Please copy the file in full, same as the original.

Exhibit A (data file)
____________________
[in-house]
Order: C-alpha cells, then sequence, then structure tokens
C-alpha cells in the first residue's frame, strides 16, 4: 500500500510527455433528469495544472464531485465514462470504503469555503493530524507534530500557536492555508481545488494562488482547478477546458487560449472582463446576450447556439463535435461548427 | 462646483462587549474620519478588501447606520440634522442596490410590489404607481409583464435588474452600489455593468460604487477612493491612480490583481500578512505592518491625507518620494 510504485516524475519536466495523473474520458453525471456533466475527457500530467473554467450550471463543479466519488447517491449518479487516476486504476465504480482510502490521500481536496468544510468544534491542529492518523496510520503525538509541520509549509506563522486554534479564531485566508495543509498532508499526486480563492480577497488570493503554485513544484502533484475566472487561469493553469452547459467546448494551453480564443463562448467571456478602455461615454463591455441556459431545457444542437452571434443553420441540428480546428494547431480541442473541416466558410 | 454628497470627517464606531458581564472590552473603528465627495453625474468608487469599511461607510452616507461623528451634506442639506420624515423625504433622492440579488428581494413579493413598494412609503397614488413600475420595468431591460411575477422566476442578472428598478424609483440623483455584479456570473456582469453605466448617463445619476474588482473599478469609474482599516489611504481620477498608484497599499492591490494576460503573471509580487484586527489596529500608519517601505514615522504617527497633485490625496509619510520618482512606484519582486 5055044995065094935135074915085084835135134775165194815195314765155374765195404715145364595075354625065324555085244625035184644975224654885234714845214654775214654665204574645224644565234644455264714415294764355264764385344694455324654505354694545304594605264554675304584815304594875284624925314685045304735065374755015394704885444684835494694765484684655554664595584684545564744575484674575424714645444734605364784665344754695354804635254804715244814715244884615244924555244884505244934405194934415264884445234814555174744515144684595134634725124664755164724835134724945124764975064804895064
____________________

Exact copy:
[in-house]
Order: C-alpha cells, then sequence, then structure tokens
C-alpha cells in the first residue's frame, strides 16, 4: 500500500510527455433528469495544472464531485465514462470504503469555503493530524507534530500557536492555508481545488494562488482547478477546458487560449472582463446576450447556439463535435461548427 | 462646483462587549474620519478588501447606520440634522442596490410590489404607481409583464435588474452600489455593468460604487477612493491612480490583481500578512505592518491625507518620494 510504485516524475519536466495523473474520458453525471456533466475527457500530467473554467450550471463543479466519488447517491449518479487516476486504476465504480482510502490521500481536496468544510468544534491542529492518523496510520503525538509541520509549509506563522486554534479564531485566508495543509498532508499526486480563492480577497488570493503554485513544484502533484475566472487561469493553469452547459467546448494551453480564443463562448467571456478602455461615454463591455441556459431545457444542437452571434443553420441540428480546428494547431480541442473541416466558410 | 454628497470627517464606531458581564472590552473603528465627495453625474468608487469599511461607510452616507461623528451634506442639506420624515423625504433622492440579488428581494413579493413598494412609503397614488413600475420595468431591460411575477422566476442578472428598478424609483440623483455584479456570473456582469453605466448617463445619476474588482473599478469609474482599516489611504481620477498608484497599499492591490494576460503573471509580487484586527489596529500608519517601505514615522504617527497633485490625496509619510520618482512606484519582486 5055044995065094935135074915085084835135134775165194815195314765155374765195404715145364595075354625065324555085244625035184644975224654885234714845214654775214654665204574645224644565234644455264714415294764355264764385344694455324654505354694545304594605264554675304584815304594875284624925314685045304735065374755015394704885444684835494694765484684655554664595584684545564744575484674575424714645444734605364784665344754695354804635254804715244814715244884615244924555244884505244934405194934415264884445234814555174744515144684595134634725124664755164724835134724945124764975064804895064